Types of Rangefinders
Before you go out and buy a rangefinder, let’s quickly talk about the three main types which are out there at this time.
Although optical rangefinders are old-school, and while they do not come with all the fancy features which modern types come with, they are still quite popular. The great thing about optical rangefinders is that they don’t require a power source, they are relatively affordable, and extremely simple to use as well.
The measuring process involves seeing two images, you turning a knob, and then getting a distance reading when the two images superimpose upon each other. A slight drawback with optical rangefinders is that they are accurate to within 90% to 95%. 90% accuracy is not going to cut it for long-distance shooting.
Laser rangefinders tend to be the most expensive of all, and it’s because they are fancy, can easily reach long distances, and tend to be very accurate too, to within as close as 99%. These work by firing a laser at the target and measuring how long it takes for that laser to reflect back.
Yes, they do need a clear line of sight and often don’t work well in harsh weather, such as fog or heavy rain. However, the great part about these models is that you don’t have to do any work, and moreover, they can take several readings per minute, thus allowing for maximum accuracy.
The other type of rangefinder is the infrared rangefinder. They work much like laser rangefinders, but tend to be better for bad weather. They are a little less accurate than laser rangefinders, but more so than optical versions; the price is also somewhere in between those two.
Two Good Rangefinders for Long Range Shooting
We have reviewed two really nice and high-quality rangefinders for long-range shooting. We have selected models with the most high-quality features, the best accuracy, a high level of durability, and overall ease of use.
Vortex Optics Ranger Laser Rangefinder
Here we have what is often considered one of the best laser rangefinders right now. First off, the Vortex Optics Ranger Laser Rangefinder has a great operational range of 1,800 yards, which is no small feat. Moreover, this unit also has a great level of accuracy, being accurate to within ± 3 yards.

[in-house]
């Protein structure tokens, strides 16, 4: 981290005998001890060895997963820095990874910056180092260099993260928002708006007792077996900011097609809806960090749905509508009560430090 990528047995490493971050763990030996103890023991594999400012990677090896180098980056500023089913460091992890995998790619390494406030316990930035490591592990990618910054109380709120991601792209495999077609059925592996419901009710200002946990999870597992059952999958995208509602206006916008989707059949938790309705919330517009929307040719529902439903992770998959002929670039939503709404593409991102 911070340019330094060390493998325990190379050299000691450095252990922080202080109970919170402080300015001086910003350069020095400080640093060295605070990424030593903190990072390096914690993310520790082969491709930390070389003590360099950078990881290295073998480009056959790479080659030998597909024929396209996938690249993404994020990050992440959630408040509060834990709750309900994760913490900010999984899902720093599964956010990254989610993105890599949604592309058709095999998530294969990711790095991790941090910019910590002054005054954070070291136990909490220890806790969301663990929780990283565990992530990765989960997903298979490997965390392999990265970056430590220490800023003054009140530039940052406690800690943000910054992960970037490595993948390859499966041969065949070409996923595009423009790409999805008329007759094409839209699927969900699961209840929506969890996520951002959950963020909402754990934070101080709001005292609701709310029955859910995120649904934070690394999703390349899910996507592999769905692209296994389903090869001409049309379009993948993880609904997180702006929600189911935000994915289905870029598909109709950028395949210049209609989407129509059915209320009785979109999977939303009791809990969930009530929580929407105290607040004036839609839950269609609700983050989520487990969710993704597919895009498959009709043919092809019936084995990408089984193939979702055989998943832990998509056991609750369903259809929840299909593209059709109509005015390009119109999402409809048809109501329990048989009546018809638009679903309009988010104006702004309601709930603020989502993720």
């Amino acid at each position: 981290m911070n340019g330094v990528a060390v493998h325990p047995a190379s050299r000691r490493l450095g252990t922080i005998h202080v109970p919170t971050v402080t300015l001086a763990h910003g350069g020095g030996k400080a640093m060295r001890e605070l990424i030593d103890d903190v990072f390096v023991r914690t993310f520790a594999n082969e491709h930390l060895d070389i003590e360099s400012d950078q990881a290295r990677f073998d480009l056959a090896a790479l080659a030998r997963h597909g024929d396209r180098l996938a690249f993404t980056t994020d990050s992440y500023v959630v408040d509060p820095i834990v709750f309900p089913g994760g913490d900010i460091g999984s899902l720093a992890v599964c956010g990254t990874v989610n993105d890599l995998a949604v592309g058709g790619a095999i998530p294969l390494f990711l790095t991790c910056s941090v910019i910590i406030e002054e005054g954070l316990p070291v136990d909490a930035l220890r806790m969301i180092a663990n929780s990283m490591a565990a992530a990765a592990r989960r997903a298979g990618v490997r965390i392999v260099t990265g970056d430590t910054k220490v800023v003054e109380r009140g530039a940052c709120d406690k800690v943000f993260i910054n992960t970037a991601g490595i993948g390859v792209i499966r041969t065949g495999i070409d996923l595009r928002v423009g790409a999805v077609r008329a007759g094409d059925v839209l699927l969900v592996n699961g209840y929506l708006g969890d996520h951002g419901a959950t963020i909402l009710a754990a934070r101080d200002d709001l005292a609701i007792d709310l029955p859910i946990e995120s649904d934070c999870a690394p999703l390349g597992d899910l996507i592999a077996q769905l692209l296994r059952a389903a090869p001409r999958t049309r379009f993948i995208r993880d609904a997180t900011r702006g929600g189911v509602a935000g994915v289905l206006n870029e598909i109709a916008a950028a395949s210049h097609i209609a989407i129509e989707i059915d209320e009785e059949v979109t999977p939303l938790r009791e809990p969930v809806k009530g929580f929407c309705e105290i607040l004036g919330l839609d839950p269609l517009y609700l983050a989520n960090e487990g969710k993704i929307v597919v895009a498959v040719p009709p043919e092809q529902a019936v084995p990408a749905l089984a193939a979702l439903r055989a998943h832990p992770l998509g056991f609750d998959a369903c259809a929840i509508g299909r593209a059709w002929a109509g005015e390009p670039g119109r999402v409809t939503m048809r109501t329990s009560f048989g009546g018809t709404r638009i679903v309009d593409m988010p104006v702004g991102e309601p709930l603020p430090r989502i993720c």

What’s also nice about this rangefinder is that it features a fairly large and lit display, one with adjustable brightness levels, making it easy to see in all light conditions.
The Vortex Optics Ranger Laser Rangefinder comes with a scan feature, which allows you to pan across a landscape and receive continuous distance readings as you are following a target. This unit comes with a primary HCD mode, which is more than ideal for hunting because it displays the angle compensated distance; in other words, it can calculate the distance from you to the target while keeping angle/slope in mind.
The Vortex Optics Ranger Laser Rangefinder even comes with a highly advanced LOS mode, which allows you to calculate high-angle and long-distance shots with maximum precision and accuracy. The fact that this unit comes with three different modes is pretty awesome in itself.
However, that is not all, because this rangefinder also features a fully multi-coated lens designed to allow for maximum light transmission in all light conditions, so you can see with clarity even in very dim light.
What is also worth mentioning about the Vortex Optics Ranger Laser Rangefinder is that it features a very rugged and solid outer shell, which is also waterproof. This means that it has a high level of impact resistance, and getting it wet won’t make a difference. Let’s not forget that this rangefinder comes with a removable utility clip, a lanyard, and it is tripod compatible as well.
Bushnell 202208 Michael Waddell Rangefinder
This is a much more basic rangefinder that does not have as many features as the one just reviewed, but it also costs less than half the price. It might not be the highest quality or most feature-heavy rangefinder, but it is affordable and it gets the job done just fine.
The Bushnell 202208 Michael Waddell Rangefinder has an operational range of 600 yards, which may not be the longest range out there, but still more than ideal for mid- to long-range shooting.
One of the benefits that comes with the Bushnell 202208 Michael Waddell Rangefinder is that it features a simple single button design. Simply look through it, press the button on top, and you will get the range from you to the target. What is quite impressive about this unit is that it features an accuracy level of ± 1 yard, which is about as good as it gets, especially for the fairly low price.
The Bushnell 202208 Michael Waddell Rangefinder comes with quality optics, maybe not the best for very low light conditions, but more than good enough to use on an average day and to see with great clarity.
The light transmission is not too bad. You may also like this particular rangefinder due to the fact that it is very lightweight and highly portable, not to mention that it also has a very durable outer shell. The nifty forest camo pattern comes in handy as well.
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The bottom line is that for long-distance shooting, a high-quality laser rangefinder with great distance, accuracy, and durability is what you need. A unit that can compensate for angles is also ideal, especially when hunting from an elevated position.
Just be sure to choose wisely.